Editors Note: Originally this feature appeared in issue 206, this is Part 1 of a three-part series of DIY fabrication.
We had plans. Big plans. Plans to send staffers off to classes. Classes on frame building. Classes on bike mechanics. Classes on mountain bike skill instruction.
But things got in the way. Employees moved on, work and family schedules quickly closed down the few windows of opportunity we had to learn from the experts. But we didn’t give up on the idea of an education issue. Instead, we polished up our DIY skill set and got down to business. DIY is at the core of Dirt Rag’s DNA, and setting up the basement of Dirt Rag HQ to fabricate and repair things felt very natural.
Disclaimer: Don’t take anything we write here as instructions or a how-to. While we encourage everyone to try new things and do cool shit, getting proper instruction and staying safe is a damn good idea. Fumes, fires, explosions and other bad stuff might happen. Be prepared, stay safe, be smart. When in doubt, don’t look at us.
The lugged steel frame has become as timeless as an analog watch or a pair of Italian leather dress shoes. From basic and functional to ornate and impractical, lugged frames, watches and shoes run the gamut from mass-produced to incredible craftsmanship. What better way to build a first frame than to start with the classic design?
I’ve been wanting to build a frame for decades. I still have a clear memory of being handed a torch the last day of a mechanics course at the United Bicycle Institute, and brazing in a water-bottle boss to a piece of scrap tubing. It wasn’t a lesson per se — just a quick, hands-on demonstration. This was in the ’90s. Much has changed in bikes and in my life, but that torch lit a tiny flame that has been sputtering around in my brain for the ensuing years.
What I didn’t do in those ensuing years is learn much about working with metal. But between a few books, lots of YouTube and general handiness, I figured I would make something that is at least rideable.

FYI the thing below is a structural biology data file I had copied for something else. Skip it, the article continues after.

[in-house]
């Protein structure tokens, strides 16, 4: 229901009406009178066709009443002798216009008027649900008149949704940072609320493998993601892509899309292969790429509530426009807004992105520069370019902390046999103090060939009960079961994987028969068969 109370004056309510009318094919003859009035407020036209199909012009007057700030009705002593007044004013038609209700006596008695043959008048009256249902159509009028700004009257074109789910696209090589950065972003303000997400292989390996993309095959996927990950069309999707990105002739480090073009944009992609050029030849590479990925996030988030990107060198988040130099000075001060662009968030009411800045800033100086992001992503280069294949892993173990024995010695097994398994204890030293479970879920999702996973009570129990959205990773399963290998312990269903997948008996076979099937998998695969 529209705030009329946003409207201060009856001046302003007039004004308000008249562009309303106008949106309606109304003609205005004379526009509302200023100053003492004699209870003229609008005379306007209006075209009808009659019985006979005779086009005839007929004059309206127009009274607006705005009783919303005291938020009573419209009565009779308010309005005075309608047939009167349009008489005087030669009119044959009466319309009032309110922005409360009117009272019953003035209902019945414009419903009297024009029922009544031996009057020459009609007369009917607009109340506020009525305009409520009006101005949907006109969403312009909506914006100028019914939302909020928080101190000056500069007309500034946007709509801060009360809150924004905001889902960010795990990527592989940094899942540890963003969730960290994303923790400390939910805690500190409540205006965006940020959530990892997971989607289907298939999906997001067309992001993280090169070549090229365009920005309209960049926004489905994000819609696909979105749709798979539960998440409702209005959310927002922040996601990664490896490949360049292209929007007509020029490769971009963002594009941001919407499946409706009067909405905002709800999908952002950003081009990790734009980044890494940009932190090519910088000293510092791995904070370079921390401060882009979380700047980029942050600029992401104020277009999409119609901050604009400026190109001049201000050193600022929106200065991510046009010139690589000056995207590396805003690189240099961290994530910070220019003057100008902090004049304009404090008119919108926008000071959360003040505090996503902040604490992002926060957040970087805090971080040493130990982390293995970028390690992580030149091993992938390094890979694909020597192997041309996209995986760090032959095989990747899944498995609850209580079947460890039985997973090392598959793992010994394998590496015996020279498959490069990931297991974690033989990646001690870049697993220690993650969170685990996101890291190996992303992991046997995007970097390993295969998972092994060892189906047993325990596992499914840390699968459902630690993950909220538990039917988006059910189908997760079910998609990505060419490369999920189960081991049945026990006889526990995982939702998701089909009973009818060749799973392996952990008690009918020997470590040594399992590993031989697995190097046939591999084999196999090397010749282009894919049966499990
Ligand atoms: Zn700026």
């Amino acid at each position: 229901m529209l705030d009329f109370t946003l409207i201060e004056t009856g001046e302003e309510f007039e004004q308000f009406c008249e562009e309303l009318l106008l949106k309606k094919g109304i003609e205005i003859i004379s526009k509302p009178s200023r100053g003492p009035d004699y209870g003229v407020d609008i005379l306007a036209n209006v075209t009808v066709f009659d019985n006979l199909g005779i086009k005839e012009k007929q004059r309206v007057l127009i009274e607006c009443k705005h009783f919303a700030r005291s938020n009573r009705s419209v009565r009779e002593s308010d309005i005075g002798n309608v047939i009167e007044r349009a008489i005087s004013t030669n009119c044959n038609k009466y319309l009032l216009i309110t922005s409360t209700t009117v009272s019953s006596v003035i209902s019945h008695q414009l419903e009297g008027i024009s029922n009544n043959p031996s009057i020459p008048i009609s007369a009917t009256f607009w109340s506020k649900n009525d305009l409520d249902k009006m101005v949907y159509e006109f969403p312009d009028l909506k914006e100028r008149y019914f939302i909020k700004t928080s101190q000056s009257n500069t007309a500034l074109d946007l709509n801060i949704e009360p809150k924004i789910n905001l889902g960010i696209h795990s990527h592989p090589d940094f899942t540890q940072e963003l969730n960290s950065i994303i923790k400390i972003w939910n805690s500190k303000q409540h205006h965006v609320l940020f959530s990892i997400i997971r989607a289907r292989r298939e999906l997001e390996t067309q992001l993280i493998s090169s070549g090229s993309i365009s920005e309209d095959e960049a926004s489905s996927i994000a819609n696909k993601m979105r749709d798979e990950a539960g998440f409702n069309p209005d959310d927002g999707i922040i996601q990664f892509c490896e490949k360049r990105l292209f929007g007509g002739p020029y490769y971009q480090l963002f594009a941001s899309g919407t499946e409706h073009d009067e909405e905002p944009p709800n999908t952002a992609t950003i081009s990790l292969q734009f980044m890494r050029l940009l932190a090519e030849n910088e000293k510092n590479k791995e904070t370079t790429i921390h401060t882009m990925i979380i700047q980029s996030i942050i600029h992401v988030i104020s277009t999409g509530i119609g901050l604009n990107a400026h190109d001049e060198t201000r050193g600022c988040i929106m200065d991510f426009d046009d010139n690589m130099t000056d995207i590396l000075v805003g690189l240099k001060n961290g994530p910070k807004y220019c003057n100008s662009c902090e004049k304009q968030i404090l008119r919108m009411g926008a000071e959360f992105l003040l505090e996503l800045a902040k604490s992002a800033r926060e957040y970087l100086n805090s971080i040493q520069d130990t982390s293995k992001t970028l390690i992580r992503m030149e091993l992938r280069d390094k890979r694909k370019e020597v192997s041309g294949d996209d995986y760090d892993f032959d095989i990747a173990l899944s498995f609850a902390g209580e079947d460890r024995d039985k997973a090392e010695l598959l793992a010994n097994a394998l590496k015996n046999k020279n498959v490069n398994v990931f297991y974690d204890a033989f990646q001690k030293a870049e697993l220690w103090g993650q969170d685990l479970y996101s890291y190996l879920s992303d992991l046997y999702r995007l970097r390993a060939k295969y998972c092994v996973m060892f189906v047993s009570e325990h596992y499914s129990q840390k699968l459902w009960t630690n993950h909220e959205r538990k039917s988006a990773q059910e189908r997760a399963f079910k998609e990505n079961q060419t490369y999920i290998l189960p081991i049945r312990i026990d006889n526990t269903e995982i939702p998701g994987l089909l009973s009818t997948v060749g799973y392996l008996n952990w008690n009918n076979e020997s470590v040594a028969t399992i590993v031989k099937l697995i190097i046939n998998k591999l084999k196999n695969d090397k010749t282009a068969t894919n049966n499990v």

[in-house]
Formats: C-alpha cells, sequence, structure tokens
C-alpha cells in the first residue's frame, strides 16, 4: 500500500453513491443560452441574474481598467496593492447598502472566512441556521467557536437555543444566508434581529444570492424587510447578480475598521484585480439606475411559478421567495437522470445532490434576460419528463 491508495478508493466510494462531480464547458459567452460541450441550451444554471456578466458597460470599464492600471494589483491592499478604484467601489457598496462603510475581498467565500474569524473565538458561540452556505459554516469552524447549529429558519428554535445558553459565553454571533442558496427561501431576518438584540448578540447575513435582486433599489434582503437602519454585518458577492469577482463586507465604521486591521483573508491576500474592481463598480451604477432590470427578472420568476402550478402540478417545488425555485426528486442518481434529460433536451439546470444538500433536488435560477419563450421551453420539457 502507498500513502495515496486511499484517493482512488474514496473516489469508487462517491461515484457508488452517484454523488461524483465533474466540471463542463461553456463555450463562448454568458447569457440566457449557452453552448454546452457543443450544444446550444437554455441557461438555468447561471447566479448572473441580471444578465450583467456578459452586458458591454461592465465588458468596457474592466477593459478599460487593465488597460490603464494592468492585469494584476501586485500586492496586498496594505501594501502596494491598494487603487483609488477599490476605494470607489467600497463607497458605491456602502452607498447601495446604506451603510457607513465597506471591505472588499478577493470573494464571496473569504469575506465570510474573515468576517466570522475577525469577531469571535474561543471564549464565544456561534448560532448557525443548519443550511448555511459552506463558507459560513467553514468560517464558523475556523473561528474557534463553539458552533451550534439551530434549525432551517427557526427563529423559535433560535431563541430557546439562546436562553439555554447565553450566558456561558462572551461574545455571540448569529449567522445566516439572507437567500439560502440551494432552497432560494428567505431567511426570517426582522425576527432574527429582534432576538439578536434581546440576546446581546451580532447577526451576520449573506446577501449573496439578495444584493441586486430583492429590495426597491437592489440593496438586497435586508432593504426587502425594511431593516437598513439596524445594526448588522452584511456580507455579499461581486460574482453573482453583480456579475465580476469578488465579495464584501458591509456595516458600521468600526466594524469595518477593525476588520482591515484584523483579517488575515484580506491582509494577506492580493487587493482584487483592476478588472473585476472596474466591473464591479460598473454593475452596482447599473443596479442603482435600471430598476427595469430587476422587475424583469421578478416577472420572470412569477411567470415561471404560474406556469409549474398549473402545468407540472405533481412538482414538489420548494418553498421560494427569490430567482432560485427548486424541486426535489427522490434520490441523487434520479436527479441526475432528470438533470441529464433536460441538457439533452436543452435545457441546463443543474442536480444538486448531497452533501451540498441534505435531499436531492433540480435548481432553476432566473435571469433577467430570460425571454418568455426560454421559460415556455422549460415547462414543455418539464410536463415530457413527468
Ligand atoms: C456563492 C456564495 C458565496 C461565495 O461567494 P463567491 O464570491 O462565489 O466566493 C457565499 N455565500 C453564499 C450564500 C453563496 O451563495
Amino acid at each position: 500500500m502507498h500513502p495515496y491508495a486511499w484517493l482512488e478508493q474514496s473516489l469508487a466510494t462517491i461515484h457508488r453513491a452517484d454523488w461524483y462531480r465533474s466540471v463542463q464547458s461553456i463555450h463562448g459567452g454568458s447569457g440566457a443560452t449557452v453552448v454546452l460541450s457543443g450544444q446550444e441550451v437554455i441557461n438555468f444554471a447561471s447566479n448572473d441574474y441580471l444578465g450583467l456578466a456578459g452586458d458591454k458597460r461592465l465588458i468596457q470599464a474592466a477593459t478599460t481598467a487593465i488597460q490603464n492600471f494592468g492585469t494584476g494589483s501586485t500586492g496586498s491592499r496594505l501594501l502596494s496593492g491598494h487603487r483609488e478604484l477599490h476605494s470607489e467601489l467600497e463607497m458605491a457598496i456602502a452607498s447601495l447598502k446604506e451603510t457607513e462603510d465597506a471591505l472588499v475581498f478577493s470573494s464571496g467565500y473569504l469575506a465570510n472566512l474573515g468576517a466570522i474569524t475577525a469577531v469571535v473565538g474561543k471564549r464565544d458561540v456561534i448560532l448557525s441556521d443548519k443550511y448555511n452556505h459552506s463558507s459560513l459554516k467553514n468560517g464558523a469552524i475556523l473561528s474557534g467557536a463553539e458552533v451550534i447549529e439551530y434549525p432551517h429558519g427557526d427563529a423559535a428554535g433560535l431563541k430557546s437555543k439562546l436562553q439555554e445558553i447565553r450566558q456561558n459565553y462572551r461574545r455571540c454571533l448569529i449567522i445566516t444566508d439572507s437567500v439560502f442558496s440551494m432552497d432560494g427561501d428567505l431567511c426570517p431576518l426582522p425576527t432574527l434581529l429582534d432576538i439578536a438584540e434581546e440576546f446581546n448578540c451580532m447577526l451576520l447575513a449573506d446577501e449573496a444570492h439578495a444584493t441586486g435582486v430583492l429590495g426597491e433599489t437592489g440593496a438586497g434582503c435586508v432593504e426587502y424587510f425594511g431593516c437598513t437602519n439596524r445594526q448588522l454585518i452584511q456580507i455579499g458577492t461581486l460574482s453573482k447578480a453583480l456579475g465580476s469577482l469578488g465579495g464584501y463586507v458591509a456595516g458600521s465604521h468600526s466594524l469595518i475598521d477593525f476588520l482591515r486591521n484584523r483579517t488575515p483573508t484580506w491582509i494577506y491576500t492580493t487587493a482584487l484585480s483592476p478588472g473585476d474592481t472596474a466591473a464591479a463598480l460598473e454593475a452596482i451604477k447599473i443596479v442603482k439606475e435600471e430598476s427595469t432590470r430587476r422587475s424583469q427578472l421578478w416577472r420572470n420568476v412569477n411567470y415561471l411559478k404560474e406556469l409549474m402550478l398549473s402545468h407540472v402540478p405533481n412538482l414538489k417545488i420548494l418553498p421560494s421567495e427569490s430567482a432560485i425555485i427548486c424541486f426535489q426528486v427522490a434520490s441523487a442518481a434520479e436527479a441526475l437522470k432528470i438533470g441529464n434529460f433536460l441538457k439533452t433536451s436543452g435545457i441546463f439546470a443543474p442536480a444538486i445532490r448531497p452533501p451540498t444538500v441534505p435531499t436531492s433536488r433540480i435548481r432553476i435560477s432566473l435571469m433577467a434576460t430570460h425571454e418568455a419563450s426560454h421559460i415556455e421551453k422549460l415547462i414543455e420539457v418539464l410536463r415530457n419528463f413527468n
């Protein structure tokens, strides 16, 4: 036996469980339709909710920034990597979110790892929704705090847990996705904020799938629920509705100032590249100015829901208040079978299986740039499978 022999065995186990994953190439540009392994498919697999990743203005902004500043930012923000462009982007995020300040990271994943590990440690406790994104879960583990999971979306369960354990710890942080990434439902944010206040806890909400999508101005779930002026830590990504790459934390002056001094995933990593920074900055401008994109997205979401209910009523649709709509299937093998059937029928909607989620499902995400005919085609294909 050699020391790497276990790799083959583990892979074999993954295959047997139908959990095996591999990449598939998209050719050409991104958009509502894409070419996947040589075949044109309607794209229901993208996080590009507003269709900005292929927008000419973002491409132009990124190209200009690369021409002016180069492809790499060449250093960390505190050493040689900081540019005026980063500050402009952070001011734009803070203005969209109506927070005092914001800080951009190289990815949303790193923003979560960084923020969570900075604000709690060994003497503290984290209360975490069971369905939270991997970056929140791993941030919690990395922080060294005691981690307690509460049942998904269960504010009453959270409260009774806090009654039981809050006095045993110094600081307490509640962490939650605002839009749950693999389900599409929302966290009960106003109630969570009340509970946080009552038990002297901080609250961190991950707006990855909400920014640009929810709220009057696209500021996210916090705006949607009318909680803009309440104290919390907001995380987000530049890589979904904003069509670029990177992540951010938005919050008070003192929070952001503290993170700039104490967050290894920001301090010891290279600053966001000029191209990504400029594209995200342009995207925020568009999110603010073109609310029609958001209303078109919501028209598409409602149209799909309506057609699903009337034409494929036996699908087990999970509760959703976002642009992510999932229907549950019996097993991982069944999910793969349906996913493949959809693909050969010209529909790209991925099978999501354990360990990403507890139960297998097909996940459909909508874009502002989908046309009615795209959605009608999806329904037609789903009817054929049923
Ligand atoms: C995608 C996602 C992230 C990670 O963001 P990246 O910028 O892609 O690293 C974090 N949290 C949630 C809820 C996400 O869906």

While a jig isn’t necessary to build a frame, particularly a lugged frame, I was curious what was out there to help beginning builders get something together. The Jiggernaut quickly showed up as one of the few turnkey, low-cost jig solutions. The Jiggernaut is inexpensive because it uses CNC-cut MDF (medium-density fiberboard) rather than metal to hold the frame in place. There are some obvious downsides, including the fact that MDF and torch flames aren’t a good mix and MDF isn’t going to create the accurate alignment you’d get from a well-built metal jig.
But I figured it wouldn’t hurt, and really, MDF smolders a lot more than it burns. The real safety issue is the tool used to provide the heat. Some people seem OK with MAPP gas torches for frame building; all of the experts seem to use the classic oxygen-acetylene (or sometimes oxygen-propane) torch and tanks set up, so I hit up Craigslist and found a deal on a small outfit of tanks, hoses, regulators, and torch for under $200.
Other than paste flux and some 56% silver brazing alloy, the rest of the supplies came from home or Dirt Rag’s workshop. A hacksaw and half-round file will handle most of the tube mitering, and a drill is needed to make vent holes. More and better tools are going to speed up the process, and a Dremel tool and bench grinder help move things along. I hacked together some tubing blocks to hold things while I mitered them out of scrap 2-by-4 pieces. A bench vise is almost a necessity for this job as well. It’s better to buy used and old than cheap and new. Old American-made vices are relatively inexpensive and are in a totally different league of quality compared to modern imported vices.